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|(component of) Hypericum spp (st. John's wort)|
|1,3,4,6,8,13-Hexahydroxy-10,11-dimethylphenanthro [1,10,9,8-opqra]perylene-7,14-dione P-conformer|
|Hypericin & Visible light|
|Hypericin from Hypericum perforatum|
|Ki: ||Kd:||Ic 50:||Ec50/Ic50:|
Inhibition of neutrophil superoxide generation by hypericin, an antiretroviral agent.. T Nishiuchi; T Utsumi; T Kanno; Y Takehara; H Kobuchi; T Yoshioka; A A Horton; T Yasuda; K Utsumi (1995) Archives of biochemistry and biophysics display abstract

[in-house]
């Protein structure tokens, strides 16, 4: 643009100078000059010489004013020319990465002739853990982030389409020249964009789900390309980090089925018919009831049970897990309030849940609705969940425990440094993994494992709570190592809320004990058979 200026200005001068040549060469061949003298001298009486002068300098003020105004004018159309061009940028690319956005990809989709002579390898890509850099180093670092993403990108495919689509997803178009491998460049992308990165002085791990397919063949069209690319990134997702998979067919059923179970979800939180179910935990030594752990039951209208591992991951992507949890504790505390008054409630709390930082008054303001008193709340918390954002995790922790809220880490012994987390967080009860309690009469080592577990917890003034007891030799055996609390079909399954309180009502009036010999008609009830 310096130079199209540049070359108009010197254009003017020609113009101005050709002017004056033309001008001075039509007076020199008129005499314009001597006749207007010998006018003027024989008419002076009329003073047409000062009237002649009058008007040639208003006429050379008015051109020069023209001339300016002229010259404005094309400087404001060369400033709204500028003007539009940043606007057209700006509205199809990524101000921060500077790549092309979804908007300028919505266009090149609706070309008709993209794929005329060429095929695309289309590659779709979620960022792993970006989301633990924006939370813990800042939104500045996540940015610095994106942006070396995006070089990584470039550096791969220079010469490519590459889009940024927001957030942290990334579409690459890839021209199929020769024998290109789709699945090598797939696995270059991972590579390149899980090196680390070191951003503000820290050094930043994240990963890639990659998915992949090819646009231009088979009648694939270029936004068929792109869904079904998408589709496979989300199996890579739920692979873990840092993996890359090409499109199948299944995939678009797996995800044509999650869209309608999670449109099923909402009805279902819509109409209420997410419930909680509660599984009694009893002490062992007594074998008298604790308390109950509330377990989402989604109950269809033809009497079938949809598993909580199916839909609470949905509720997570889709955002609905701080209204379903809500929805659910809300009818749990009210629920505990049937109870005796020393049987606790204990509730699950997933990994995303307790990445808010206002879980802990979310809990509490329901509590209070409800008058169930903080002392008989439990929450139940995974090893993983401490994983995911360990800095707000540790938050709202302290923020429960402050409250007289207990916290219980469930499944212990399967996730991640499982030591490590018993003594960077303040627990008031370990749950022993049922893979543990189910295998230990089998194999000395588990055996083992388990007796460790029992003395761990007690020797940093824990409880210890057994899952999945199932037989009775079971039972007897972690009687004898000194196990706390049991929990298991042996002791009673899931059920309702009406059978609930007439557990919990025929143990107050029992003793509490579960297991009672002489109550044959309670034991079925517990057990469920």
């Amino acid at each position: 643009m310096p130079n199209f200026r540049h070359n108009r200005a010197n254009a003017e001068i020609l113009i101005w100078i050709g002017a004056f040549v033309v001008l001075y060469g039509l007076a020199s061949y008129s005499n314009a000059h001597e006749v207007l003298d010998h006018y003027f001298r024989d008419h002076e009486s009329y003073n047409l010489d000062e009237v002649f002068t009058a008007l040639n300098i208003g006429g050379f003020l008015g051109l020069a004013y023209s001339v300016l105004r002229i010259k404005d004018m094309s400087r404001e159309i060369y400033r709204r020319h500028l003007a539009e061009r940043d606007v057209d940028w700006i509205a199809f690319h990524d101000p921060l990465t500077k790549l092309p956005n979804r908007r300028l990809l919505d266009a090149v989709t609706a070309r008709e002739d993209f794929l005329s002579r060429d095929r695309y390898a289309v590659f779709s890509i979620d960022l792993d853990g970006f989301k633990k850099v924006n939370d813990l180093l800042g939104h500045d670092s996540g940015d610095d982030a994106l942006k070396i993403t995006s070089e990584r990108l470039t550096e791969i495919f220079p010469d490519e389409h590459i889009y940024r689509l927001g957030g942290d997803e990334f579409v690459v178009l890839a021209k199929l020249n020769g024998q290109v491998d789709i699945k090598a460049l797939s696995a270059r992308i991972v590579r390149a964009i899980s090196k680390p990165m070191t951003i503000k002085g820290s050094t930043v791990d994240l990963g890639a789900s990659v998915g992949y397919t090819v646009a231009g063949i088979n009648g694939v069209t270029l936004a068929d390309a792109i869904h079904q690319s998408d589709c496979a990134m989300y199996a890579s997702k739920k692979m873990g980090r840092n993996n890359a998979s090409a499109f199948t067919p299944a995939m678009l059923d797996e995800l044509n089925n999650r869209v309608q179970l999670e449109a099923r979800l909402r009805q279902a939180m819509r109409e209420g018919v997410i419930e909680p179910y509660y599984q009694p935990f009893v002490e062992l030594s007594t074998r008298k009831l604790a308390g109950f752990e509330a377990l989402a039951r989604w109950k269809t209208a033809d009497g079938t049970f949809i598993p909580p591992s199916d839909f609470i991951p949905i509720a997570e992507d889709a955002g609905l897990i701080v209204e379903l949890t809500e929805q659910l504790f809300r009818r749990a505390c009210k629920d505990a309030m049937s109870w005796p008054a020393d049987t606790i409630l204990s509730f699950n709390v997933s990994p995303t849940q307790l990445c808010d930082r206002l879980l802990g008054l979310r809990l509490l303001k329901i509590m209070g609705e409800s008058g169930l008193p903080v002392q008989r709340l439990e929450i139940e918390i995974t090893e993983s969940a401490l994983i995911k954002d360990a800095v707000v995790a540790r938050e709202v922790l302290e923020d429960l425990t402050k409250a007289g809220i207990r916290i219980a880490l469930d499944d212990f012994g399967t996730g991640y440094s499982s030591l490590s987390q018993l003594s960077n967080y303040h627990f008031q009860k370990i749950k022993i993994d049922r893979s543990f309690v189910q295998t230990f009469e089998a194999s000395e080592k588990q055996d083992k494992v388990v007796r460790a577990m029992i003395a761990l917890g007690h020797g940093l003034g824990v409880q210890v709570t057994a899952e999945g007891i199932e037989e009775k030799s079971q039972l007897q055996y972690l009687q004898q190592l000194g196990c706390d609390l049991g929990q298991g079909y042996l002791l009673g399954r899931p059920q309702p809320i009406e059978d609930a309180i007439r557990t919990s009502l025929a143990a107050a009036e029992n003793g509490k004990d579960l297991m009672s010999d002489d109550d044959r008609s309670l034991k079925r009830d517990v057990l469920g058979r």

We previously reported that phorbol 12-myristate 13-acetate (PMA)-induced superoxide (O2.-) generation of neutrophils was inhibited by hypericin, a photosensitizing pigment found in St. Johnswort (herb Hypericin triquetrifolium Turra), via a mechanism involving protein kinase C (PKC). To obtain further insights into the mechanism of inhibition, the effects of hypericin on stimulation-dependent O2.- generation and related enzymes of neutrophils were investigated. Hypericin inhibited O2.- generation of neutrophils induced by PKC-dependent and -independent stimuli in a light- and concentration-dependent manner. Oxygen was required for the light-dependent inhibition by hypericin. NADPH oxidase activity in a cell-free system and TNF-alpha-induced tyrosyl phosphorylation of neutrophil proteins were also inhibited by hypericin in a concentration- and light-dependent manner. However, tyrosine kinase of p60src, an enzyme not bound to a membrane, was not inhibited either in the light or in the dark. Oxygen uptake of neutrophils by photosensitization with hypericin resulted in the formation of singlet oxygen (1O2), O2.-, and hydroxyl radical (.OH) and enhanced lipid peroxidation. The formation of 1O2 was inhibited by azide, a quencher of 1O2, but not by desferrioxamine (DSF), a ferric ion chelator. By contrast, both generation of .OH and lipid peroxidation were inhibited by DSF but not by azide. Furthermore, PMA-induced O2.- generation inhibited by hypericin partially recovered in the presence of azide but not DSF. These results suggested that the light-dependent inhibition of O2.- generation by hypericin might be due to inhibition of tyrosine kinase, PKC, and NADPH oxidase via an oxygen-dependent mechanism, possibly through both Type I and II photosensitization mechanisms.